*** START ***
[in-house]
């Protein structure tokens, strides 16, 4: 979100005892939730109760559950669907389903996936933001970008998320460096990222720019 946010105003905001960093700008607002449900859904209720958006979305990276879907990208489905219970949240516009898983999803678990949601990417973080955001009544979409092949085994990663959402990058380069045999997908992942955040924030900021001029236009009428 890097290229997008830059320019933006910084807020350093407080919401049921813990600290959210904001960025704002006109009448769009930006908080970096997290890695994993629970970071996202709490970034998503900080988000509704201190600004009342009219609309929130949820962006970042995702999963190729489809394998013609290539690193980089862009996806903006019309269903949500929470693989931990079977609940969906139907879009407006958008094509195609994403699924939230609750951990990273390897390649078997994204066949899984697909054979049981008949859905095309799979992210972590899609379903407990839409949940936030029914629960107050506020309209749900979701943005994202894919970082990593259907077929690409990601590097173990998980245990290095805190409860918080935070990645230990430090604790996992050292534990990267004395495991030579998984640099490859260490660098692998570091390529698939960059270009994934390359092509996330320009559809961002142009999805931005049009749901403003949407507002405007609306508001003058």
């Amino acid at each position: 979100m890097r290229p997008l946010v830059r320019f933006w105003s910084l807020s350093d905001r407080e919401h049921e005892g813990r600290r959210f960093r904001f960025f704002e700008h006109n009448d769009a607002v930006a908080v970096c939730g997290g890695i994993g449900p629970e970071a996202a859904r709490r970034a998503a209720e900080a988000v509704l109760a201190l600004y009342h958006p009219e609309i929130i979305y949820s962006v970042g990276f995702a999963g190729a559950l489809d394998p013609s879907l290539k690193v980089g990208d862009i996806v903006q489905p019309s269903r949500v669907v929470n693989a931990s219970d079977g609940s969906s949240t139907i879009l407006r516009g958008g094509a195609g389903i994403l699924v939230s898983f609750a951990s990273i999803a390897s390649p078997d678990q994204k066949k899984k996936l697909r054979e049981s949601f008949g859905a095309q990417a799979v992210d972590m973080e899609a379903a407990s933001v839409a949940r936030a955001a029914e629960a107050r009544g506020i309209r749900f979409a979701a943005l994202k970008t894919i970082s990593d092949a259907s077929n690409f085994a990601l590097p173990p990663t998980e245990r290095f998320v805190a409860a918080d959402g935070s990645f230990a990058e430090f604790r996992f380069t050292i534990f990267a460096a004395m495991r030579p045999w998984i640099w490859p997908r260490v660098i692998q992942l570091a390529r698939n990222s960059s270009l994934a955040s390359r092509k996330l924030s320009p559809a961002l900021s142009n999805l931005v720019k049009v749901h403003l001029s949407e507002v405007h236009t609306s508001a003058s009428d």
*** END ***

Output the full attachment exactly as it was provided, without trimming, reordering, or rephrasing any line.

[in-house]
């Protein structure tokens, strides 16, 4: 979100005892939730109760559950669907389903996936933001970008998320460096990222720019 946010105003905001960093700008607002449900859904209720958006979305990276879907990208489905219970949240516009898983999803678990949601990417973080955001009544979409092949085994990663959402990058380069045999997908992942955040924030900021001029236009009428 890097290229997008830059320019933006910084807020350093407080919401049921813990600290959210904001960025704002006109009448769009930006908080970096997290890695994993629970970071996202709490970034998503900080988000509704201190600004009342009219609309929130949820962006970042995702999963190729489809394998013609290539690193980089862009996806903006019309269903949500929470693989931990079977609940969906139907879009407006958008094509195609994403699924939230609750951990990273390897390649078997994204066949899984697909054979049981008949859905095309799979992210972590899609379903407990839409949940936030029914629960107050506020309209749900979701943005994202894919970082990593259907077929690409990601590097173990998980245990290095805190409860918080935070990645230990430090604790996992050292534990990267004395495991030579998984640099490859260490660098692998570091390529698939960059270009994934390359092509996330320009559809961002142009999805931005049009749901403003949407507002405007609306508001003058």
């Amino acid at each position: 979100m890097r290229p997008l946010v830059r320019f933006w105003s910084l807020s350093d905001r407080e919401h049921e005892g813990r600290r959210f960093r904001f960025f704002e700008h006109n009448d769009a607002v930006a908080v970096c939730g997290g890695i994993g449900p629970e970071a996202a859904r709490r970034a998503a209720e900080a988000v509704l109760a201190l600004y009342h958006p009219e609309i929130i979305y949820s962006v970042g990276f995702a999963g190729a559950l489809d394998p013609s879907l290539k690193v980089g990208d862009i996806v903006q489905p019309s269903r949500v669907v929470n693989a931990s219970d079977g609940s969906s949240t139907i879009l407006r516009g958008g094509a195609g389903i994403l699924v939230s898983f609750a951990s990273i999803a390897s390649p078997d678990q994204k066949k899984k996936l697909r054979e049981s949601f008949g859905a095309q990417a799979v992210d972590m973080e899609a379903a407990s933001v839409a949940r936030a955001a029914e629960a107050r009544g506020i309209r749900f979409a979701a943005l994202k970008t894919i970082s990593d092949a259907s077929n690409f085994a990601l590097p173990p990663t998980e245990r290095f998320v805190a409860a918080d959402g935070s990645f230990a990058e430090f604790r996992f380069t050292i534990f990267a460096a004395m495991r030579p045999w998984i640099w490859p997908r260490v660098i692998q992942l570091a390529r698939n990222s960059s270009l994934a955040s390359r092509k996330l924030s320009p559809a961002l900021s142009n999805l931005v720019k049009v749901h403003l001029s949407e507002v405007h236009t609306s508001a003058s009428d």